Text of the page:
I think the point of counting calories is much less about the calories themselves. I go over and under all of the time… But my establishing a baseline, however superficial in itself, I give way more consideration to the healthfulness of the things entering my body. If I actually calculate how much less I’m able to eat, and compare that to the essential nutrients I need, I find all my meals are better for me. It suddenly seems stupid to waste calories on soda, because it doesn’t make me full. But obviously there is a lot that is bad about soda beyond calories, regardless, it’s by putting it in perspective that I decide to permanently cut it out of my diet.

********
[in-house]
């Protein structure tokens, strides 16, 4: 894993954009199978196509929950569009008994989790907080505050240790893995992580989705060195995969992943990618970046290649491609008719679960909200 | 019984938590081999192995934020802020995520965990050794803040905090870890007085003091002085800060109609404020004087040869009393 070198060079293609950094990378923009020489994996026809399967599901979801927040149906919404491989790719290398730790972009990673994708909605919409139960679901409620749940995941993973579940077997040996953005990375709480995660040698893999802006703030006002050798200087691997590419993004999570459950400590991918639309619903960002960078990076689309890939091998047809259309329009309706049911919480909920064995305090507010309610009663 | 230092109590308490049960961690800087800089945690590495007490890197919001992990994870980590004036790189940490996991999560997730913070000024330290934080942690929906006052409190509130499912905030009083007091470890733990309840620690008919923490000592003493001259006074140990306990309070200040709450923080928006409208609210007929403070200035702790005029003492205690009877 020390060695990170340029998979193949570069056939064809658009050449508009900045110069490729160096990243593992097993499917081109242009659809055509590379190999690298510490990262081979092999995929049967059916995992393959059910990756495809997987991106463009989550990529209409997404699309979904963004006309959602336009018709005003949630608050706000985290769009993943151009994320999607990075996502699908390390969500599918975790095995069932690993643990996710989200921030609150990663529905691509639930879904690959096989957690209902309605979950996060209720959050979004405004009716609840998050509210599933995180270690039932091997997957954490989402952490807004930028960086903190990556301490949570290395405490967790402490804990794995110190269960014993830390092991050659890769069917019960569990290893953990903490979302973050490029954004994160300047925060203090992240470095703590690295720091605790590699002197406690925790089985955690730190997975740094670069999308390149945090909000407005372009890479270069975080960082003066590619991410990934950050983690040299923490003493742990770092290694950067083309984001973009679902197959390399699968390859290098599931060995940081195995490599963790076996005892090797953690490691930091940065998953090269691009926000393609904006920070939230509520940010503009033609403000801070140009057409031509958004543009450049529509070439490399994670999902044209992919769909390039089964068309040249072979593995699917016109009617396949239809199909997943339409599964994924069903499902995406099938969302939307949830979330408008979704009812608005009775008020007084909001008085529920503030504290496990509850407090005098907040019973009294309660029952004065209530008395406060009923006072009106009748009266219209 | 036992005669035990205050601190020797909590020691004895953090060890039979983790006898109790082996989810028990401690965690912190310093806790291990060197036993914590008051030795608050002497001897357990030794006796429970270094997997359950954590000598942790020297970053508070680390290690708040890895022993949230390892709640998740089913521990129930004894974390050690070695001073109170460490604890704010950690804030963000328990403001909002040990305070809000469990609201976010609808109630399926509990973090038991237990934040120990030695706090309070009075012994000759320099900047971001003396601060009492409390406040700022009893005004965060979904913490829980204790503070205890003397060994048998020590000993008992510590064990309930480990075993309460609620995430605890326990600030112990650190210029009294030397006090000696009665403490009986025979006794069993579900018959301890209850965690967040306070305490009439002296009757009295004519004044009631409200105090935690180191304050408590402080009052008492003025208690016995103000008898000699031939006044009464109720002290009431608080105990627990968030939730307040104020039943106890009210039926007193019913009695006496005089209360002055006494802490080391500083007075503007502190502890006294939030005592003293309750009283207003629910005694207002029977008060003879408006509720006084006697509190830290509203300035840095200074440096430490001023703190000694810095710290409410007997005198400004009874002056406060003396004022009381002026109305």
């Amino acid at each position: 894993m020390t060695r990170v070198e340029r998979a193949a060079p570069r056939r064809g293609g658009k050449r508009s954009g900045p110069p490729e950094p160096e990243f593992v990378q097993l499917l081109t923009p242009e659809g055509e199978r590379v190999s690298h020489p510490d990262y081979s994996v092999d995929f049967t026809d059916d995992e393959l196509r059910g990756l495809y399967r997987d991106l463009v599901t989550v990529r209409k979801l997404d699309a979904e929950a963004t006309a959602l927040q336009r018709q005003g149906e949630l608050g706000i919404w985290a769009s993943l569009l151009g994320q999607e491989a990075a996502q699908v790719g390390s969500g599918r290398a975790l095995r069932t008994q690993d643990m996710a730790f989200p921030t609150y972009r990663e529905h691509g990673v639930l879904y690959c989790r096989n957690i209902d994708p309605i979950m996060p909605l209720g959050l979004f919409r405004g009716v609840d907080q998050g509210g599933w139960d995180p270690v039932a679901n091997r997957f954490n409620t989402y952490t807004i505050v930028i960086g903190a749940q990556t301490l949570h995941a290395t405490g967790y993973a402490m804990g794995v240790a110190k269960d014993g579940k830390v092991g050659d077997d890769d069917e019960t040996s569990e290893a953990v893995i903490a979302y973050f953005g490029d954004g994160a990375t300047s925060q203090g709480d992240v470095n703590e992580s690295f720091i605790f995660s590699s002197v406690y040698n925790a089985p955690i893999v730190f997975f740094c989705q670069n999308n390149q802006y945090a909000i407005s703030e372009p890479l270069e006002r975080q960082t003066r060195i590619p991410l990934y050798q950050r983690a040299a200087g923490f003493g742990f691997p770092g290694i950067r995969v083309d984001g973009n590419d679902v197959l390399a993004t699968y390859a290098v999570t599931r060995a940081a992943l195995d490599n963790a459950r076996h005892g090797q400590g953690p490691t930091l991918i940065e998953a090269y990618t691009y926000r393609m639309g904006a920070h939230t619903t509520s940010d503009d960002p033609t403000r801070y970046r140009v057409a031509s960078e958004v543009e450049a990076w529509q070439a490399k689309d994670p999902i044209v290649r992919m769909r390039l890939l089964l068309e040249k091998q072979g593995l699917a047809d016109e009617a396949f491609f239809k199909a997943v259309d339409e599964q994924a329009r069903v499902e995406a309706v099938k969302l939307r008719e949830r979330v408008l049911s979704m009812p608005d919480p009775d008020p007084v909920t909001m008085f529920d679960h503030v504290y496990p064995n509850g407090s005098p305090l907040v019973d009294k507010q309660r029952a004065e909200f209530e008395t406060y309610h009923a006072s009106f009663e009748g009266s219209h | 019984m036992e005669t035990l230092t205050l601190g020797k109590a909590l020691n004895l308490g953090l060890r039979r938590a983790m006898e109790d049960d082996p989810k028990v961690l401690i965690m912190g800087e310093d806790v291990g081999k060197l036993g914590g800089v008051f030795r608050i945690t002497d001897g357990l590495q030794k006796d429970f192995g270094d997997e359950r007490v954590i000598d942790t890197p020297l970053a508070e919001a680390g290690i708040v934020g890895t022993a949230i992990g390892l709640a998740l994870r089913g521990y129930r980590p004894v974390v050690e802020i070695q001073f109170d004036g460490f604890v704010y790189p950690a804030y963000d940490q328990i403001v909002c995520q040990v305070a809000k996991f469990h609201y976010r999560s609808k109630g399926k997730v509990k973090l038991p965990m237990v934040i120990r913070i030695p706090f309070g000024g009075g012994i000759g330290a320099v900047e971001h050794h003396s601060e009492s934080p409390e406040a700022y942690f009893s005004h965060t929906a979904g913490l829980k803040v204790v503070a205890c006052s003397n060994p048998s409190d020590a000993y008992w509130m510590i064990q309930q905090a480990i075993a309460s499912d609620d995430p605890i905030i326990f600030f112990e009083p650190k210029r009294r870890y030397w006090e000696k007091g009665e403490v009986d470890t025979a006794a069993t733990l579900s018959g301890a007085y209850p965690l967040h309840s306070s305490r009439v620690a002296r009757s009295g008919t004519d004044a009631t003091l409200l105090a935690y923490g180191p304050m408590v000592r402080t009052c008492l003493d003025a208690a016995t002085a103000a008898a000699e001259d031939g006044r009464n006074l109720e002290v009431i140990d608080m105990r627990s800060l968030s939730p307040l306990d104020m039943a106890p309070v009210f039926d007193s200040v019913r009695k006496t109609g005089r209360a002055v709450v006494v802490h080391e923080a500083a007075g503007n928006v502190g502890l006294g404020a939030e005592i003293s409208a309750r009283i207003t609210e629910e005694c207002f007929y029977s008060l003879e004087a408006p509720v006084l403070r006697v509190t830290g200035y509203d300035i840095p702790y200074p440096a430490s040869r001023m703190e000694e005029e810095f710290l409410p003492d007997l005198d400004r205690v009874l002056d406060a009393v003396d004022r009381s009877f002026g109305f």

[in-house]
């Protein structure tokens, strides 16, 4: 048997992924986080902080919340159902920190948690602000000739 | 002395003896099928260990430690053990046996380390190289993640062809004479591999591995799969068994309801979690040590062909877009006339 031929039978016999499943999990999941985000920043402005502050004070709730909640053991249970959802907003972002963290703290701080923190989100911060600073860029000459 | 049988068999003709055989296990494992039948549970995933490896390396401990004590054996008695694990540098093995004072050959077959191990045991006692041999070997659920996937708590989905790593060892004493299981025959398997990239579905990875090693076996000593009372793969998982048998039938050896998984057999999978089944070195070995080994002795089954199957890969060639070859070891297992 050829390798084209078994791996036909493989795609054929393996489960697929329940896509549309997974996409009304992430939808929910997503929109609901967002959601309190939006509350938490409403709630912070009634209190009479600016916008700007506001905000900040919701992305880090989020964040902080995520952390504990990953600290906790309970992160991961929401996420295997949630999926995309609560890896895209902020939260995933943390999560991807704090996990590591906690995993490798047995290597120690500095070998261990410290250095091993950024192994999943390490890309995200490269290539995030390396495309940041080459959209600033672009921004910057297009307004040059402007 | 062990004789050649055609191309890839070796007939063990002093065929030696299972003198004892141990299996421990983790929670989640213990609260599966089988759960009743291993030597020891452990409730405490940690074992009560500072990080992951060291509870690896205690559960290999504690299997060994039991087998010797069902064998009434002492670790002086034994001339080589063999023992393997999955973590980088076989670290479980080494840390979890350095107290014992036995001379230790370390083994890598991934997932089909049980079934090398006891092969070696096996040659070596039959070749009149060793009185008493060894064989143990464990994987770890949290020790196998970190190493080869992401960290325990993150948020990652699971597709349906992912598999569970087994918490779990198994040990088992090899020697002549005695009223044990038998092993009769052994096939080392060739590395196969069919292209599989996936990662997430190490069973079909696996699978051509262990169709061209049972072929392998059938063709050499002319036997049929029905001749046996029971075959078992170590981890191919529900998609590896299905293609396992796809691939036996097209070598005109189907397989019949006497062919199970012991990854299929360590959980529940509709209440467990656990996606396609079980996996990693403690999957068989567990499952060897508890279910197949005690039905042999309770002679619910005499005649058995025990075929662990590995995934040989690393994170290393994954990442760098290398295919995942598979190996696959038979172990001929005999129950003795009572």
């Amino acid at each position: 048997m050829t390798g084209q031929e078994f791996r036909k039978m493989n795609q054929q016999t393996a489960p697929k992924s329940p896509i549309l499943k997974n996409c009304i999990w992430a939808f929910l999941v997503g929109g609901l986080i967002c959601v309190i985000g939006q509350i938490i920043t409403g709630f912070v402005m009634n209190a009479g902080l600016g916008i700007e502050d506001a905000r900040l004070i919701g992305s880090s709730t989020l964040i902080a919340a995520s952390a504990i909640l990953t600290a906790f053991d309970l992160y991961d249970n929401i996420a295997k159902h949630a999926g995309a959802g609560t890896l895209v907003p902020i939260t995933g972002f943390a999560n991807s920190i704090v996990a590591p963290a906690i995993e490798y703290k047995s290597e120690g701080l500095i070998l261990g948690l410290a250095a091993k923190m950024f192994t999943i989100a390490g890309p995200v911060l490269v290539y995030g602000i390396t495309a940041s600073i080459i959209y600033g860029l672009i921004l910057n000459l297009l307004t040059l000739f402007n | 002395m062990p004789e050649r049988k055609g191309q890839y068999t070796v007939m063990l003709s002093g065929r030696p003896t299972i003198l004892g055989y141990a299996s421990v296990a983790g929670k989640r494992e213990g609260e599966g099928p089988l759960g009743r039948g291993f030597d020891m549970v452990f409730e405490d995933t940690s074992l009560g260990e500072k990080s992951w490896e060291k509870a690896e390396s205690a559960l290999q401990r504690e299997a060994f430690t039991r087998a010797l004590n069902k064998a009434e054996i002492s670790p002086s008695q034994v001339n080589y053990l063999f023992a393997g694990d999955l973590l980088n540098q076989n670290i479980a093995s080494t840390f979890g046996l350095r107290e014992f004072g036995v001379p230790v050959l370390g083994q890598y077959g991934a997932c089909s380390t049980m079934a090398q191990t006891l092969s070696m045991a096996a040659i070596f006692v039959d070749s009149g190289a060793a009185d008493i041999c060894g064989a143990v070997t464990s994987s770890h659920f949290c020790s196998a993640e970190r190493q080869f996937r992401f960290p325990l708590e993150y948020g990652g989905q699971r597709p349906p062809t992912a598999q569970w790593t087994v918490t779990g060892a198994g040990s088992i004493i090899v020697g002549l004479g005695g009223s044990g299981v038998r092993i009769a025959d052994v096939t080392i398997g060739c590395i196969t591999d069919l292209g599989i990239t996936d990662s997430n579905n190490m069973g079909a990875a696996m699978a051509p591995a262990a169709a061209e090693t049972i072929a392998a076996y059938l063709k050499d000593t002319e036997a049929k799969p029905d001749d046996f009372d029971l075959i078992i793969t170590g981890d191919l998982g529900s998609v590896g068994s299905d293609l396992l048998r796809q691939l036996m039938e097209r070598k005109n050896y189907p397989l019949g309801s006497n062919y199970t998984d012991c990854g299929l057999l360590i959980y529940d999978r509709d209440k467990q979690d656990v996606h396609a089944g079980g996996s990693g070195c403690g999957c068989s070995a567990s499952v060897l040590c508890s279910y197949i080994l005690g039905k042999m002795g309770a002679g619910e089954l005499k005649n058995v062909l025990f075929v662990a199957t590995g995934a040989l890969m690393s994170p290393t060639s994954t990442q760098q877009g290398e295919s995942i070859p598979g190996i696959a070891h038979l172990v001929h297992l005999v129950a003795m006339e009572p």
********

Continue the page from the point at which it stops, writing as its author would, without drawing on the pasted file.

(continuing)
My hope is that eventually I will be adjusted enough to my new, healthy diet, that counting calories will be pointless.

    I simply put things in terms of appetite. If I get my days calories from unhealthy garbage, I tend to be still hungry. But if I eat the same calories from healthy things, I’m full. So it’s more complicated, but I don’t necessarily see counting calories as a bad thing, as long as you understand it’s far more complex than that.